Two players, one on each team, went airborne in the second half to try and reach their desired destination. One of them got there; one didn’t. Ultimately, that was the game’s deciding factor.
When Robert Griffin III leaped like a shark out of the ocean to reach the first down marker on a third-and-nine play, the Washington Redskins were all tied up with the San Diego Chargers at 14 apiece. RGIII landed awkwardly, but past the marker, and extended the Redskins drive, on which Darrell Young would score his second of three touchdowns to give the team a 21-14 lead. They don’t score if he doesn’t get that first down, and thus they probably don’t win. But he did.
Danny Woodhead didn’t. The small statured San Diego running back got the ball on a scamper to the right side of the field with his team down three, and less than a minute to go in the game. He dove for the pylon, and was about an inch away from victory when Washington CB David Amerson stonewalled him out of bounds. Initially called a touchdown, the play was reversed by the booth official and the Redskins were given new life. The next three plays from the one yard line went as follows: a Woodhead run for no gain, an incomplete pass from Philip Rivers to Antonio Gates, and an incomplete pass to . . . someone. No touchdown. The Chargers begrudgingly settled for a field goal and OT instead of instant triumph. The Redskins celebrated their new found life, both for the game and the season.
The lone overtime drive was a clinic in offensive precision by the ‘Skins. Highlighted by one of many phenomenal Pierre Garçon catches on the day, the drive took 6:09 over 10 plays, and was capped off by Young’s third score of the game. Final score: 30-24, Washington.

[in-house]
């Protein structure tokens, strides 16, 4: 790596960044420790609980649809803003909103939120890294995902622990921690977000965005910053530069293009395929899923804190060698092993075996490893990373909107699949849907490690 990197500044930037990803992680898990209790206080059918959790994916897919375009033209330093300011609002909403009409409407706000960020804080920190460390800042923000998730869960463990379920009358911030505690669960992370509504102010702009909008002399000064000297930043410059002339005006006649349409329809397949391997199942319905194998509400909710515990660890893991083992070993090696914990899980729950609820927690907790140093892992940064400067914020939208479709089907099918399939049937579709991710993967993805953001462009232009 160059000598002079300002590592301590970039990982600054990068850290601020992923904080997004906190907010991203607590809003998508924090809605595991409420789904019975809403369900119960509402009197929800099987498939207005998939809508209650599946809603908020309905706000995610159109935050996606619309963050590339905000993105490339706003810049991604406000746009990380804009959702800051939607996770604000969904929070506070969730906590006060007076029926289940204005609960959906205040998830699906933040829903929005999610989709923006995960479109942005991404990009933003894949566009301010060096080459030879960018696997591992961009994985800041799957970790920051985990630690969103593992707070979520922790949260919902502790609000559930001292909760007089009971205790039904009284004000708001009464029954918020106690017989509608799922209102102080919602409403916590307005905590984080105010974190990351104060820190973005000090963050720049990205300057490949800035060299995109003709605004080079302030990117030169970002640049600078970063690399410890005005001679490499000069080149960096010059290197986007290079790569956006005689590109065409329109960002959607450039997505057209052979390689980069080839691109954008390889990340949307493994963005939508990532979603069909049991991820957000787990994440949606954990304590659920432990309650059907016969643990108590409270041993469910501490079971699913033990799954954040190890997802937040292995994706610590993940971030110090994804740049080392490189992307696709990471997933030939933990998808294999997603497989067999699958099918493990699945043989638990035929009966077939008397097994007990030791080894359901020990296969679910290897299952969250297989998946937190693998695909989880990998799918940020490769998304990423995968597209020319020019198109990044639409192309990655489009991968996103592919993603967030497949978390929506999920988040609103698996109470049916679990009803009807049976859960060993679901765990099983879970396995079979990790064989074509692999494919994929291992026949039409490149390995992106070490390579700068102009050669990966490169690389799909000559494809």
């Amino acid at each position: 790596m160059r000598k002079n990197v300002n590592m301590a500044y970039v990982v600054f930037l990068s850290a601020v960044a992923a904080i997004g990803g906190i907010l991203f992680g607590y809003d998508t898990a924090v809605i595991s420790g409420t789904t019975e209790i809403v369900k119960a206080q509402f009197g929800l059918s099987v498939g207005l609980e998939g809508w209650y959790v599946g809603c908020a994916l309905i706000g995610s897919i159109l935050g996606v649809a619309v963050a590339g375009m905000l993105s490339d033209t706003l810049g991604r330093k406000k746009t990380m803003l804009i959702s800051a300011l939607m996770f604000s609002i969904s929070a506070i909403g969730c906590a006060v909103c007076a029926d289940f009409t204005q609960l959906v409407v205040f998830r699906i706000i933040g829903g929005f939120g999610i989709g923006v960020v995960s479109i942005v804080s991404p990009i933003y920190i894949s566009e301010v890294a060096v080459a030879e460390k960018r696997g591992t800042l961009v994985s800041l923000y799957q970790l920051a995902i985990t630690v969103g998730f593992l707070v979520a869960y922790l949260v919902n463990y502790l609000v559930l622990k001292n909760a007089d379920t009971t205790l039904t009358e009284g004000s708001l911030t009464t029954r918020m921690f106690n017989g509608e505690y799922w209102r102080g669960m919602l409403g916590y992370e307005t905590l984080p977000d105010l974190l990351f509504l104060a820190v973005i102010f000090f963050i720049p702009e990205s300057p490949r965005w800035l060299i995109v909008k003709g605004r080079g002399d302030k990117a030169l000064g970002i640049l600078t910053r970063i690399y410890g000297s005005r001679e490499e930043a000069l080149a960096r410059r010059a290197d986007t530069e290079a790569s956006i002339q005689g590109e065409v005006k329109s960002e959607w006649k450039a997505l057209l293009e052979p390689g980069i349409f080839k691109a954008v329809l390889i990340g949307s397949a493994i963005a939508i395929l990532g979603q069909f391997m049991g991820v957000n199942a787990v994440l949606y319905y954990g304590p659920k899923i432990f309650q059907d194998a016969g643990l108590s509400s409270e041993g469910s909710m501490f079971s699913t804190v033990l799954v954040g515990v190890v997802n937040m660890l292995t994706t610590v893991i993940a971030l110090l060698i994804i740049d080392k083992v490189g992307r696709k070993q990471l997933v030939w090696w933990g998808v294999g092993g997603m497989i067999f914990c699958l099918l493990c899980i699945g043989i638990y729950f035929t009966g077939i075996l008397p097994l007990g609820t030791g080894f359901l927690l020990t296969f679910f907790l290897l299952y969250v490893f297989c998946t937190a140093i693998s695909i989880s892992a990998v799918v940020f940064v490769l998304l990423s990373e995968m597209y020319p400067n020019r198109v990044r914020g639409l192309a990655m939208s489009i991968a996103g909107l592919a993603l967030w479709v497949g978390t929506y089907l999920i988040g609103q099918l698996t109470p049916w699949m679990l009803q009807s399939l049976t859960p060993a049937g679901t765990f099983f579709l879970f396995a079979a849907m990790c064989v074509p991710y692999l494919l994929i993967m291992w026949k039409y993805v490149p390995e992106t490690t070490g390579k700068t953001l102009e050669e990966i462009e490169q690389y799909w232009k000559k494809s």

This was the offense that Redskins fans have yearned to see since the end of last season. It was balanced, with OC Kyle Shanahan dialing up 40 runs and 32 passes. Both were effective, as Alfred Morris racked up a season high 121 yards on the ground (as a team, the Redskins ran for a blistering 209) and RGIII passed for 291 yards through the air. They mixed in a healthy dose of the triple option, as TE Jordan Reed and WR Santana Moss got carries of 18 yards. Garçon might have been the best player on the field for either team Sunday, pulling in 7 catches for 172 yards.
Washington’s defense, while not spectacular, did what it had to do. Amerson, aside from saving the game when he knocked Woodhead out of bounds, also had an interception, as did E.J. Biggers. The front seven only got one sack on Rivers, but he was under pressure all game, and forced throws to his receivers routinely. The Chargers were also held to only 69 yards rushing after going over 100 the previous two weeks.
It wasn’t perfect (the kicking unit, to put it nicely, was an abomination yet again), but the team will gladly take the win. Up next: a 1-7 Minnesota Vikings team that seems like a win on paper, despite Adrian Peterson being the best player on the planet. Take home a victory at Mall of America Field on Thursday, and who knows? The team’s fortunes could be turning around after all.